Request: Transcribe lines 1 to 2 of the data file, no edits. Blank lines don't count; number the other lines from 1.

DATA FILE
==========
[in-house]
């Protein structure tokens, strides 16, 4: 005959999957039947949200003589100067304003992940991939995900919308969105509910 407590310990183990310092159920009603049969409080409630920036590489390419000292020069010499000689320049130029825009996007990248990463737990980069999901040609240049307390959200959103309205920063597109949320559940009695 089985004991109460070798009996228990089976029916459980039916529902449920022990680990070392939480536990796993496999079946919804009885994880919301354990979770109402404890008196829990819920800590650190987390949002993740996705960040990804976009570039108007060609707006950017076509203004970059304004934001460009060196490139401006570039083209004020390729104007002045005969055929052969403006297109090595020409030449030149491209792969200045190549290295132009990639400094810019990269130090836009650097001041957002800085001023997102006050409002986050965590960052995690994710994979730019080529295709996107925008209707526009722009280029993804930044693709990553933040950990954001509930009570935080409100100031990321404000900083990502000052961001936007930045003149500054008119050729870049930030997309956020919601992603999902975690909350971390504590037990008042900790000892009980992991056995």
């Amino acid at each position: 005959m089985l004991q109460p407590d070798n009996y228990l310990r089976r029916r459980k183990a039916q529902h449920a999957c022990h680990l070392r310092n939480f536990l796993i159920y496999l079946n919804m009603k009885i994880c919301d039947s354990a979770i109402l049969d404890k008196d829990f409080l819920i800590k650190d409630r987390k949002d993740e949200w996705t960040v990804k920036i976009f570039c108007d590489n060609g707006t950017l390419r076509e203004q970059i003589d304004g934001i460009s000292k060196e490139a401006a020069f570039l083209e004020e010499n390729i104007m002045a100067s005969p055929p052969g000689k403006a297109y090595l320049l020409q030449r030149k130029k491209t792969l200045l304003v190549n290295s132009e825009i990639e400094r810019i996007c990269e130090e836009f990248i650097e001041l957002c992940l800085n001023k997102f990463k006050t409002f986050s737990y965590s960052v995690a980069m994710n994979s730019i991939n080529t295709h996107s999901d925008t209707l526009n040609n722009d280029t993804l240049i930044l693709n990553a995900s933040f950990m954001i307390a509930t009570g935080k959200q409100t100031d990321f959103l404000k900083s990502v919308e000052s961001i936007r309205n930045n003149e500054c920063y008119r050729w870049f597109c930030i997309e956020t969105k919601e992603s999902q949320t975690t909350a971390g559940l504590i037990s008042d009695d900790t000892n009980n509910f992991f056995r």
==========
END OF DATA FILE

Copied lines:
[in-house]
């Protein structure tokens, strides 16, 4: 005959999957039947949200003589100067304003992940991939995900919308969105509910 407590310990183990310092159920009603049969409080409630920036590489390419000292020069010499000689320049130029825009996007990248990463737990980069999901040609240049307390959200959103309205920063597109949320559940009695 089985004991109460070798009996228990089976029916459980039916529902449920022990680990070392939480536990796993496999079946919804009885994880919301354990979770109402404890008196829990819920800590650190987390949002993740996705960040990804976009570039108007060609707006950017076509203004970059304004934001460009060196490139401006570039083209004020390729104007002045005969055929052969403006297109090595020409030449030149491209792969200045190549290295132009990639400094810019990269130090836009650097001041957002800085001023997102006050409002986050965590960052995690994710994979730019080529295709996107925008209707526009722009280029993804930044693709990553933040950990954001509930009570935080409100100031990321404000900083990502000052961001936007930045003149500054008119050729870049930030997309956020919601992603999902975690909350971390504590037990008042900790000892009980992991056995």